Will Chat Apps Kill SMS Texting?

According to a recent report, texting on chat apps like WhatsApp has surpassed SMS texts. Almost 19 billion texts were sent on chat apps per day compared to 17.6 billion SMS texts in 2012 globally. This should not come as a surprise to anyone, as the number of smartphone users is growing exponentially, including in India.

There are about 40 million Smartphone users (Nielsen, 2012) in India, 10 per cent of the total pie. This has fueled the growth of chat apps, as the data tariffs have also come down significantly in the last couple of years. Chat apps are a major improvement over SMS texting as they offer far more features (option to send images and audio-video files, group chat, hundreds of emoticons, etc.) and also cut down the cost of texting.

The first chat app that truly caught the fancy of Indian users was BBM, Research In Motion’s proprietary service for Blackberry phones. But BBM has been rubbed off of its shine as WhatsApp has gained in popularity. Compared to single-platform BMM and Apple iOS’s iMessage, WhatsApp is a cross-platform service, and this has been its main reason of success, along with its robust messaging platform.

WhatsApp, an American product, first introduced its services in 2009 and soon emerged as the top texting app. This year it crossed 200 million users, apparently more than Twitter (in number of active users). Though the numbers of its Indian users are not available, it can be safely said that it leads the pack here too. Though not popular in India, some of the other apps such as Kakao Talk (South Korea), Line (Japan) and WeChat (China) have also managed to garner millions of users in a short span of time.

But this comes as a bad news to telecom service providers, as SMS texts traditionally have been a major part of their non-voice revenues. However, carriers like Reliance Communications and Airtel have understood that it is better to adapt to the new reality than fight it. Reliance has tied up with WhatsApp to offer an exclusive plan to its users, while Bharati Airtel has developed a chat app of its own called Hike, in partnership with Softbank of Japan.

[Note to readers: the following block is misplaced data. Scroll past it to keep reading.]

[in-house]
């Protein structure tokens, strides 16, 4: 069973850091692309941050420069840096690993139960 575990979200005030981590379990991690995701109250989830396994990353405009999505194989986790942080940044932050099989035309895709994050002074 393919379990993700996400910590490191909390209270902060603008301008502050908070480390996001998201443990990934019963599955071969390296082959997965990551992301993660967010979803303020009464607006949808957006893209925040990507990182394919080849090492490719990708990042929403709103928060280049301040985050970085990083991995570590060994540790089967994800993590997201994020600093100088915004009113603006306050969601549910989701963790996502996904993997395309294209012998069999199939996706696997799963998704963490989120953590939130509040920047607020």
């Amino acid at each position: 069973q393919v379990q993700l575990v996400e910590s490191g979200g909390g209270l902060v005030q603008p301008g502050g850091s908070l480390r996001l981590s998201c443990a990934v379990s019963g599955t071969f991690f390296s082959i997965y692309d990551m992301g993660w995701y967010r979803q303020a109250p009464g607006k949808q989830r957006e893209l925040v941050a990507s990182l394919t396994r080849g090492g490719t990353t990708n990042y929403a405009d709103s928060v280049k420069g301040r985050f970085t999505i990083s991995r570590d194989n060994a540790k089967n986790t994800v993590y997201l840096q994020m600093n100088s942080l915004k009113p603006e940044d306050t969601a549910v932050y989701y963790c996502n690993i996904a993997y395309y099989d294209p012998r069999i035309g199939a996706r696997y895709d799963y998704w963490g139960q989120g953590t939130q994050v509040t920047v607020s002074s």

India is a highly under-saturated market as far as penetration of smartphones is concerned. The next frontier for its growth is lower strata of urban population, small towns and villages. As the number of internet-enabled smartphones increases, so will the adoption of chat apps. So it is no one’s guess that it’s only downhill for SMS texting henceforth.

-By Tejas Harad

12 thoughts on “Will Chat Apps Kill SMS Texting?

  1. I think in a country like India where technology adoption among the masses is slow and infrastructure in rural areas is poor, SMS will continue to dominate as a messaging channel. Apps like Whatsapp require a Wifi or GPRS/3G connection as well as a phone that can make use of it, both more prevalent in urban locales than rural India.

    That said, given the fact that brands like Micromax, Lava and Karbonn are designing low cost smartphones for the Indian market, I do see eventual scope for such apps over a 5-10 year period.

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